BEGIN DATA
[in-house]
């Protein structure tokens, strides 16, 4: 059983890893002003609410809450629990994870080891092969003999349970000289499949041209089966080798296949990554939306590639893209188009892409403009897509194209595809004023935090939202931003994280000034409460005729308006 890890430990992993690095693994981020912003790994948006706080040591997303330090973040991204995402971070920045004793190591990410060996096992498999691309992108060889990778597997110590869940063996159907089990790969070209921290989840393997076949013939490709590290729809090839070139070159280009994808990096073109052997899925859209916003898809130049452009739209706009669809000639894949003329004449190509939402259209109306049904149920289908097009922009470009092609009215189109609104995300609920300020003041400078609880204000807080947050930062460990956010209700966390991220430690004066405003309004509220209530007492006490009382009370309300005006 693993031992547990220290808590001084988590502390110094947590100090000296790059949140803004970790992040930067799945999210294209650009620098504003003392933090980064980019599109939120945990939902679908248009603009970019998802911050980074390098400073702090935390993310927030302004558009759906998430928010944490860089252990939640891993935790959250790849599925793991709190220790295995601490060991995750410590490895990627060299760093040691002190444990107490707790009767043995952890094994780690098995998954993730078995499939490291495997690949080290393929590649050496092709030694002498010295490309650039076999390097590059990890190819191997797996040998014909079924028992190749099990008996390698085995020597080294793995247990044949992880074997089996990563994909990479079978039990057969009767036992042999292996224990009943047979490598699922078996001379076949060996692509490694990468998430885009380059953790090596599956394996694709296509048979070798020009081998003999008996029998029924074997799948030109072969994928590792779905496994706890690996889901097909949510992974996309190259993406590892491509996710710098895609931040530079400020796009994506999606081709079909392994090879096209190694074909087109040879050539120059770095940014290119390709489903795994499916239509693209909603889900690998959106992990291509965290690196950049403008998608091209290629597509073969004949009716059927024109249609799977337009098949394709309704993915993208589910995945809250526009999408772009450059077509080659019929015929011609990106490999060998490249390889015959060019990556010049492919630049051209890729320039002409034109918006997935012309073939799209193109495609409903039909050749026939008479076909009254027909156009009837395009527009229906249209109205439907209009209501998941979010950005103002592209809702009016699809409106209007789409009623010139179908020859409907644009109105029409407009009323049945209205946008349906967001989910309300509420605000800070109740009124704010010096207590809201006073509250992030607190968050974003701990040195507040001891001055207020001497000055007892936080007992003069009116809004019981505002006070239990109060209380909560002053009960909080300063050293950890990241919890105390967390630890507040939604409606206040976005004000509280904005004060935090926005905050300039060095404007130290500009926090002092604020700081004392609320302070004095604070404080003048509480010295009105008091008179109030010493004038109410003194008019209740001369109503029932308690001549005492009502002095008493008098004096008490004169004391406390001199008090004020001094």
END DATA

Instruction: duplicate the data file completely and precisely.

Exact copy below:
[in-house]
């Protein structure tokens, strides 16, 4: 059983890893002003609410809450629990994870080891092969003999349970000289499949041209089966080798296949990554939306590639893209188009892409403009897509194209595809004023935090939202931003994280000034409460005729308006 890890430990992993690095693994981020912003790994948006706080040591997303330090973040991204995402971070920045004793190591990410060996096992498999691309992108060889990778597997110590869940063996159907089990790969070209921290989840393997076949013939490709590290729809090839070139070159280009994808990096073109052997899925859209916003898809130049452009739209706009669809000639894949003329004449190509939402259209109306049904149920289908097009922009470009092609009215189109609104995300609920300020003041400078609880204000807080947050930062460990956010209700966390991220430690004066405003309004509220209530007492006490009382009370309300005006 693993031992547990220290808590001084988590502390110094947590100090000296790059949140803004970790992040930067799945999210294209650009620098504003003392933090980064980019599109939120945990939902679908248009603009970019998802911050980074390098400073702090935390993310927030302004558009759906998430928010944490860089252990939640891993935790959250790849599925793991709190220790295995601490060991995750410590490895990627060299760093040691002190444990107490707790009767043995952890094994780690098995998954993730078995499939490291495997690949080290393929590649050496092709030694002498010295490309650039076999390097590059990890190819191997797996040998014909079924028992190749099990008996390698085995020597080294793995247990044949992880074997089996990563994909990479079978039990057969009767036992042999292996224990009943047979490598699922078996001379076949060996692509490694990468998430885009380059953790090596599956394996694709296509048979070798020009081998003999008996029998029924074997799948030109072969994928590792779905496994706890690996889901097909949510992974996309190259993406590892491509996710710098895609931040530079400020796009994506999606081709079909392994090879096209190694074909087109040879050539120059770095940014290119390709489903795994499916239509693209909603889900690998959106992990291509965290690196950049403008998608091209290629597509073969004949009716059927024109249609799977337009098949394709309704993915993208589910995945809250526009999408772009450059077509080659019929015929011609990106490999060998490249390889015959060019990556010049492919630049051209890729320039002409034109918006997935012309073939799209193109495609409903039909050749026939008479076909009254027909156009009837395009527009229906249209109205439907209009209501998941979010950005103002592209809702009016699809409106209007789409009623010139179908020859409907644009109105029409407009009323049945209205946008349906967001989910309300509420605000800070109740009124704010010096207590809201006073509250992030607190968050974003701990040195507040001891001055207020001497000055007892936080007992003069009116809004019981505002006070239990109060209380909560002053009960909080300063050293950890990241919890105390967390630890507040939604409606206040976005004000509280904005004060935090926005905050300039060095404007130290500009926090002092604020700081004392609320302070004095604070404080003048509480010295009105008091008179109030010493004038109410003194008019209740001369109503029932308690001549005492009502002095008493008098004096008490004169004391406390001199008090004020001094």